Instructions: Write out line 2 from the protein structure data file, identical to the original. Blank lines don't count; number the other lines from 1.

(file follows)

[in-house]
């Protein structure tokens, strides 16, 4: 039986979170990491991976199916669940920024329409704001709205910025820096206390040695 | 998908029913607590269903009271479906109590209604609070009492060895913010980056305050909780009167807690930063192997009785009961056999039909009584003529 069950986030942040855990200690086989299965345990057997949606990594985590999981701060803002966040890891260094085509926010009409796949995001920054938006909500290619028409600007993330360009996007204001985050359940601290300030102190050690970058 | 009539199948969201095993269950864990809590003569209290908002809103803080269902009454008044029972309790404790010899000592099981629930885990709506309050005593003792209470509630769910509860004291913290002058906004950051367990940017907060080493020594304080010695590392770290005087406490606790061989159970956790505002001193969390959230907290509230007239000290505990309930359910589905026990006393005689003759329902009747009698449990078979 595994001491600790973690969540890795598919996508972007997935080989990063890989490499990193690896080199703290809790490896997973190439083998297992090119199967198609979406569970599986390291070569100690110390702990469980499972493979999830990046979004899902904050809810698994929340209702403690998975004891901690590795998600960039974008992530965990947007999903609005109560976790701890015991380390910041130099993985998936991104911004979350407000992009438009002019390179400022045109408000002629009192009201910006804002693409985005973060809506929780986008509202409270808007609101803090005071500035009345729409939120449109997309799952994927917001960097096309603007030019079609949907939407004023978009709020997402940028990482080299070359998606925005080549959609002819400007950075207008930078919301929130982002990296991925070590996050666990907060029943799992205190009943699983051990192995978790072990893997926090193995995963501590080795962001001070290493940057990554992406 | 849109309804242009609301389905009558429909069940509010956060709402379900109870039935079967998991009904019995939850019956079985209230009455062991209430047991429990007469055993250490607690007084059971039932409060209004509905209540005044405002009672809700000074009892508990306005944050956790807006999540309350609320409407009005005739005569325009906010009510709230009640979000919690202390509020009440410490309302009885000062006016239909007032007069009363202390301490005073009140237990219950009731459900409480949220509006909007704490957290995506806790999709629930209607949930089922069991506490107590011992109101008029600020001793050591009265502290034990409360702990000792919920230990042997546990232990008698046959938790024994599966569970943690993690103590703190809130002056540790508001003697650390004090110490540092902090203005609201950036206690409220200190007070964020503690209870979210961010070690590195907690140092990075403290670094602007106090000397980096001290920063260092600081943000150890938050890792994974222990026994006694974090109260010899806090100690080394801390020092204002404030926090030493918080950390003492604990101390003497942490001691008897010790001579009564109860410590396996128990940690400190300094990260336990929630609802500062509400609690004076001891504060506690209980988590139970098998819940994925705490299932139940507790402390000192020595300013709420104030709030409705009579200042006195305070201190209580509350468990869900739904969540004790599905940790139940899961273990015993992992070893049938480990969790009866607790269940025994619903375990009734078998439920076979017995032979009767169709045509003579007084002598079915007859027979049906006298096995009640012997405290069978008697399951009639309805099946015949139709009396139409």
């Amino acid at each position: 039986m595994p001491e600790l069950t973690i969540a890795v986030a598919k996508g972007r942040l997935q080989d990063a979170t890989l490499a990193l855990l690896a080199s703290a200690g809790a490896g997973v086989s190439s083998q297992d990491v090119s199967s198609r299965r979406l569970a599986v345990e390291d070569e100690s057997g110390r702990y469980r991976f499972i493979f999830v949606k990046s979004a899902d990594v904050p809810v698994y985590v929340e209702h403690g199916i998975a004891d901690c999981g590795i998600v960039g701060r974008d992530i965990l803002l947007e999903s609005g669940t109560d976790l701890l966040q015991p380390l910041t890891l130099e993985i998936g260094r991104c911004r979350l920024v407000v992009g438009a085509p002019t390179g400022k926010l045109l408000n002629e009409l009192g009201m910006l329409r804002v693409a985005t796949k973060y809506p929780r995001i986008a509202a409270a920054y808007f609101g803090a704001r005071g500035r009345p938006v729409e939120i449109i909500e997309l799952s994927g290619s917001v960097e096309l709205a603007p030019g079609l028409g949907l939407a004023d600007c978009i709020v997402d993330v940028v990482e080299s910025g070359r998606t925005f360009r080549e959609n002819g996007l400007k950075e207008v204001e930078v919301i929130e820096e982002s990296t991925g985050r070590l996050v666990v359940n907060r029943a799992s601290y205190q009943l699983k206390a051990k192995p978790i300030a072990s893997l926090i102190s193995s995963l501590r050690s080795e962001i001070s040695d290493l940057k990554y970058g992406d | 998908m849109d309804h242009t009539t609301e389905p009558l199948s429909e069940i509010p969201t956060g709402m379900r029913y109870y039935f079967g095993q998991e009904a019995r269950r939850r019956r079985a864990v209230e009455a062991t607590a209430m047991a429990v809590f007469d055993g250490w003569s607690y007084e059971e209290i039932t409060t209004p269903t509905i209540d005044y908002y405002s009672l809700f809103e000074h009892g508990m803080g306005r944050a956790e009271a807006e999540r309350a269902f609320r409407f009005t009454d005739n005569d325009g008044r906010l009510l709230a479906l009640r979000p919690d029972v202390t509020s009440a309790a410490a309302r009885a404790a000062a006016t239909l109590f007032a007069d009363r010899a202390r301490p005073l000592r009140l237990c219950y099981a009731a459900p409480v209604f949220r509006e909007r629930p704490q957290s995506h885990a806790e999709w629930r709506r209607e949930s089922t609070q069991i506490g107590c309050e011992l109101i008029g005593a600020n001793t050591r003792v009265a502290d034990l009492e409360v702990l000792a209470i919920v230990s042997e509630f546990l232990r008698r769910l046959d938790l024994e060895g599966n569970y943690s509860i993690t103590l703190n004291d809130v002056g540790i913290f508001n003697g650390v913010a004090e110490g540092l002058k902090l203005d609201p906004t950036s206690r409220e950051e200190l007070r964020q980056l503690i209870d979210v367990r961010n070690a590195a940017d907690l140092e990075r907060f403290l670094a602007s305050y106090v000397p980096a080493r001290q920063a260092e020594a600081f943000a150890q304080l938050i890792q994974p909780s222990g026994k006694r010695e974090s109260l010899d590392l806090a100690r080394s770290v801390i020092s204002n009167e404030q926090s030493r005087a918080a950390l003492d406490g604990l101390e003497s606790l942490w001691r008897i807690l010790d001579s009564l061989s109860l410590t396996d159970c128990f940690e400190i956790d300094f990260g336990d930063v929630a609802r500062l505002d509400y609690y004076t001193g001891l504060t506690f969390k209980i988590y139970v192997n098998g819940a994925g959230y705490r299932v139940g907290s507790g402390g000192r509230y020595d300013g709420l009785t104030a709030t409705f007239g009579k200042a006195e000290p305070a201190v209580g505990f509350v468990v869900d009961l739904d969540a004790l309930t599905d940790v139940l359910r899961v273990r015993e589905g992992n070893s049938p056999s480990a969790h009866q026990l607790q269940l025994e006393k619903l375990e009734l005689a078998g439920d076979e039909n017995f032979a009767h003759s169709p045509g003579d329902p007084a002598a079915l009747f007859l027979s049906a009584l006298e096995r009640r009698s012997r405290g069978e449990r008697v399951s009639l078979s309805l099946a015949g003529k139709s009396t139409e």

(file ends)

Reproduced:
């Protein structure tokens, strides 16, 4: 039986979170990491991976199916669940920024329409704001709205910025820096206390040695 | 998908029913607590269903009271479906109590209604609070009492060895913010980056305050909780009167807690930063192997009785009961056999039909009584003529 069950986030942040855990200690086989299965345990057997949606990594985590999981701060803002966040890891260094085509926010009409796949995001920054938006909500290619028409600007993330360009996007204001985050359940601290300030102190050690970058 | 009539199948969201095993269950864990809590003569209290908002809103803080269902009454008044029972309790404790010899000592099981629930885990709506309050005593003792209470509630769910509860004291913290002058906004950051367990940017907060080493020594304080010695590392770290005087406490606790061989159970956790505002001193969390959230907290509230007239000290505990309930359910589905026990006393005689003759329902009747009698449990078979 595994001491600790973690969540890795598919996508972007997935080989990063890989490499990193690896080199703290809790490896997973190439083998297992090119199967198609979406569970599986390291070569100690110390702990469980499972493979999830990046979004899902904050809810698994929340209702403690998975004891901690590795998600960039974008992530965990947007999903609005109560976790701890015991380390910041130099993985998936991104911004979350407000992009438009002019390179400022045109408000002629009192009201910006804002693409985005973060809506929780986008509202409270808007609101803090005071500035009345729409939120449109997309799952994927917001960097096309603007030019079609949907939407004023978009709020997402940028990482080299070359998606925005080549959609002819400007950075207008930078919301929130982002990296991925070590996050666990907060029943799992205190009943699983051990192995978790072990893997926090193995995963501590080795962001001070290493940057990554992406 | 849109309804242009609301389905009558429909069940509010956060709402379900109870039935079967998991009904019995939850019956079985209230009455062991209430047991429990007469055993250490607690007084059971039932409060209004509905209540005044405002009672809700000074009892508990306005944050956790807006999540309350609320409407009005005739005569325009906010009510709230009640979000919690202390509020009440410490309302009885000062006016239909007032007069009363202390301490005073009140237990219950009731459900409480949220509006909007704490957290995506806790999709629930209607949930089922069991506490107590011992109101008029600020001793050591009265502290034990409360702990000792919920230990042997546990232990008698046959938790024994599966569970943690993690103590703190809130002056540790508001003697650390004090110490540092902090203005609201950036206690409220200190007070964020503690209870979210961010070690590195907690140092990075403290670094602007106090000397980096001290920063260092600081943000150890938050890792994974222990026994006694974090109260010899806090100690080394801390020092204002404030926090030493918080950390003492604990101390003497942490001691008897010790001579009564109860410590396996128990940690400190300094990260336990929630609802500062509400609690004076001891504060506690209980988590139970098998819940994925705490299932139940507790402390000192020595300013709420104030709030409705009579200042006195305070201190209580509350468990869900739904969540004790599905940790139940899961273990015993992992070893049938480990969790009866607790269940025994619903375990009734078998439920076979017995032979009767169709045509003579007084002598079915007859027979049906006298096995009640012997405290069978008697399951009639309805099946015949139709009396139409």